Failure of Clairaut's theorem where only one of the mixed partials is defined

From Calculus
Jump to: navigation, search

Statement

For a function of two variables at a point

It is possible to have a function f of two variables x,y and a point (x_0,y_0) in the domain of f such that the second-order mixed partial derivative f_{xy}(x_0,y_0) exists but the second-order mixed partial derivative f_{yx}(x_0,y_0) does not exist.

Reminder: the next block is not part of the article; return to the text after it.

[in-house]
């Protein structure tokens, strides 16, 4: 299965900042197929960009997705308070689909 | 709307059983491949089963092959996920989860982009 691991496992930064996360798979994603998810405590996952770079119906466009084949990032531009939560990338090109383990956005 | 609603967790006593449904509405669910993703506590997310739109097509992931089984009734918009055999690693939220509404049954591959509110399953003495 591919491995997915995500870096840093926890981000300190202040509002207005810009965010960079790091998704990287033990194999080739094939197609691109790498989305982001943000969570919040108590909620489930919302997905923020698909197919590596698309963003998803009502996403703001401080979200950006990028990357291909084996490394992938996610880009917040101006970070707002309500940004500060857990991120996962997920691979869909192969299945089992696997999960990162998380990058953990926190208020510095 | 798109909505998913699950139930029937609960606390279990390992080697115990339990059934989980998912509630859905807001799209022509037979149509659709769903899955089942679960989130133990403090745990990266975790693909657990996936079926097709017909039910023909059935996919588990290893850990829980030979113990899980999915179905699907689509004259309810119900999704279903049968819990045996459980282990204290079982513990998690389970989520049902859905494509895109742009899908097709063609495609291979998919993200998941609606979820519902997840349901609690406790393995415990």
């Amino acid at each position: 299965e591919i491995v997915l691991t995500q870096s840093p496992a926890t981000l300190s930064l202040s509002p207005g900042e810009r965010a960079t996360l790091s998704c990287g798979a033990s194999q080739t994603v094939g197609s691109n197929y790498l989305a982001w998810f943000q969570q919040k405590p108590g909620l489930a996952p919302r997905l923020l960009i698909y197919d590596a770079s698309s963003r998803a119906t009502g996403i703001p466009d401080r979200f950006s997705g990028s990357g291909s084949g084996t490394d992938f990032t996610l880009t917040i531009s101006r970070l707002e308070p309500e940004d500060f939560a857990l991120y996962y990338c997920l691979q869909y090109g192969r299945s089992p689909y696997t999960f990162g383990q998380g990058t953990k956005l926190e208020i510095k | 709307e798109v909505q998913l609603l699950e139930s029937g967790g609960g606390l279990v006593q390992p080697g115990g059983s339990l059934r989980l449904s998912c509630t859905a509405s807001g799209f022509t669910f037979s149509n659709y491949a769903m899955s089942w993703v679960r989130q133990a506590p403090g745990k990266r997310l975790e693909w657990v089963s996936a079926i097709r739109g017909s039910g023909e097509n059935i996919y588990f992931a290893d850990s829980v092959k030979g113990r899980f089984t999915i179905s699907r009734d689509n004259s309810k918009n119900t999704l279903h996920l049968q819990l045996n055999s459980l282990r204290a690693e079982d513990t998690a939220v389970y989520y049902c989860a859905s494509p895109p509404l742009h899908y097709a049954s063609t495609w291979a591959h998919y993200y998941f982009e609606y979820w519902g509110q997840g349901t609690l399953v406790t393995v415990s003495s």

Proof

Example

Consider a function defined on all of \R^2 as:

f(x,y) := \left\lbrace \begin{array}{rl} 0, & y = 0 \\ 1, & y \ne 0 \\\end{array} \right.

We note that:

  • Since f depends only on y, f_x(x,y) is identically the zero function.
  • Thus, the second-order mixed partial derivative f_{xy}(x,y) is identically the zero function.
  • On the other hand, f_y(x,y) = 0 for y \ne 0 and f_y(x,y) is undefined for y = 0.
  • In particular, this means that f_{yx}(x,y) is not defined on the line y = 0 (i.e., the x-axis).